April 25, 2008 (the date of publication in Russian)
GAS TRADE RISING, THE DOLLAR WANING
Creation of "gas OPEC" will help the ruble to become a global currency
It is becoming quite obvious that the longtime tradition of keeping money in US currency has run its course. On this background, we witness a price hike for all the major physical commodities like oil, gas, metals, and food. In the nearest time, major nations are likely to boost construction of facilities for storing the mentioned resources in order to shield themselves from the soaring prices. In addition, creation of reserves would protect currencies of states possessing vast amounts of vital energy, especially hydrocarbon resources. Eventually, the US dollar is going to be replaced with a basket of currencies in which the Russian ruble is going to play a significant role. Not accidentally, Gazprom has announced plans of gas trade for rubles, perceived by a number of Western nations not quite enthusiastically.
In their turn, top US and EU officials argue that energy resources are "global commons" and therefore, nations possessing major amounts of them are obliged to provide free access of transnational corporations to their deposits. In other words, oil and gas assets are supposed to benefit not the interests of nations but corporate superprofits. Quite naturally, Russia does not accept this blatantly hypocritical argument. From the Russian standpoint, not corporations but states should decide how to use domestic energy resources.
One more issue of international debate is gas pricing. Today, most of the world's "blue fuel" is traded according to long-term contracts, prices being pegged to quotations of oil products at major stock markets. However, gas consumption is steadily growing – from 2.25trln cub. m in 1996 to 2.85trln cub. m in 2006. The US Energy Information Department anticipates an increase of this amount to 4.6trln by 2030, the surplus comprising 75%. In Europe, gas consumption is expected to increase from 509bln to 736bln cub. m, its share in the European energy balance increasing from 23.8 to 30.9%, while in China, gas consumption is going to rise from 56bln to 192bln cub. m. The surplus of oil consumption is expected to be not so huge: it is expected to rise from the present 86bln to 116bln barrels per day internationally.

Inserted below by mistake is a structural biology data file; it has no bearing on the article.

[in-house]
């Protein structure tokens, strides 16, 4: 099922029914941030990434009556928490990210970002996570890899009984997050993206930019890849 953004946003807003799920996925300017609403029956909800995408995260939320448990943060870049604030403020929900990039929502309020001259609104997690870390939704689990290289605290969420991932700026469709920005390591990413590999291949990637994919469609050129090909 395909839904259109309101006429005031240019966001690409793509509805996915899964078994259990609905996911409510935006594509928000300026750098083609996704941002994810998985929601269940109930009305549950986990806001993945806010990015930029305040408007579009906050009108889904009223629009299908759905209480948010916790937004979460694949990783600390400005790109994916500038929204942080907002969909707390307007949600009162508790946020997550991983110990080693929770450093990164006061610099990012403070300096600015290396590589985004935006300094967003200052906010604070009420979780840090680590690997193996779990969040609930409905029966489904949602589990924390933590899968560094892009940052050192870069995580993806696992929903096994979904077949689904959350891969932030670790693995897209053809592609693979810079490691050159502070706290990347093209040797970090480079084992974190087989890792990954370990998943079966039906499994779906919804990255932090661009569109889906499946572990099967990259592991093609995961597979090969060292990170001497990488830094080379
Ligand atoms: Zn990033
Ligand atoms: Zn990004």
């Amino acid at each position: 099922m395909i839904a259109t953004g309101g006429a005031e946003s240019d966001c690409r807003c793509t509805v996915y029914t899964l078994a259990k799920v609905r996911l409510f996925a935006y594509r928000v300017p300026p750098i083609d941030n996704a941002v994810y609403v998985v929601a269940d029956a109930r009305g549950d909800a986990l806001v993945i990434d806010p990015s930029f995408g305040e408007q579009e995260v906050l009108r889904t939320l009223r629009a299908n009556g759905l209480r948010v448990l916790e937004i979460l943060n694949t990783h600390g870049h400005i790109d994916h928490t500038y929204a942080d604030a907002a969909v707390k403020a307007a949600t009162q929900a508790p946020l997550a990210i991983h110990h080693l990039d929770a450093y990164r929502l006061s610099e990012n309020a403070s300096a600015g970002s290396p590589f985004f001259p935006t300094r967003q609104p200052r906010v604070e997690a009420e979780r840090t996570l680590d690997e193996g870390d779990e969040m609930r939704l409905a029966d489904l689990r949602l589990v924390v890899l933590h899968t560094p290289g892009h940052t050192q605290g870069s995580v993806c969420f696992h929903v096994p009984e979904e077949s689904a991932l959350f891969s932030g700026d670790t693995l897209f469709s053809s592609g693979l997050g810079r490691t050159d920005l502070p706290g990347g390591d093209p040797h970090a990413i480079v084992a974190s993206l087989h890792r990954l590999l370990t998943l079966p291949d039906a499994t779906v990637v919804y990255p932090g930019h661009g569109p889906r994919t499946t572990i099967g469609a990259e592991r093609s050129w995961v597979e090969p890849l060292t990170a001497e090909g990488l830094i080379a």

The prevalence of gas in global consumption suggests the necessity to introduce and international pricing formula for this energy resource. The presently introduced practice of short-term (spot) contracts for gas, the increase of gas sales within the Commonwealth of Independent States, on the background of the inability of the waning US dollar to serve as a global reserve currency, makes the idea of a "gas OPEC" more and more popular. The treaty organization of gas producers is likely to emerge on the basis of the existing Forum of Gas Exporting Nations, presently unifying Algeria, Bolivia, Brunei, Egypt, Equatorial Guinea, Indonesia, Iran, Libya, Malaysia, Nigeria, Oman, Qatar, Russia, Trinidad, UAE, and Venezuela. This organization, emerging in 2001, has got an exceptionally consultative authority today.
In future, these countries will be able to more vigorously coordinate their policy in the spheres of extraction and export of "blue fuel", intending to prevent a bear game from consumers. In case US and EU companies wish to participate in extraction projects, they are supposed to provide shares of their generating and distributing sectors in exchange.
Partnership between fuel exporters is likely to calm down some militant NATO officials who now openly demand imposing military control over extraction and transportation of energy resources. Obviously, Russia is going to play a crucial role in the new treaty organization, both for economic and political reasons. Russia is the not only the largest possessor but also the largest producer of natural gas. At the same time, it does not make sense for Russia to join OPEC, as the country is not the champion in oil reserves and is unlikely to play a leading role in this alliance in the perspective.
Definitely, the idea of a "gas OPEC" encounters negative reaction from the United States and the European Union. However, our Western partners have to realize that foundation of the alliance of gas producing nations will increase reliability of gas deliveries, which may be disrupted only in case NATO forces, in some effort of "establishing order" in a "rogue" state, militarily attack one of the "gas OPEC" member nations.
Sergey Pravosudov is the Director of National Energy Institute, Moscow
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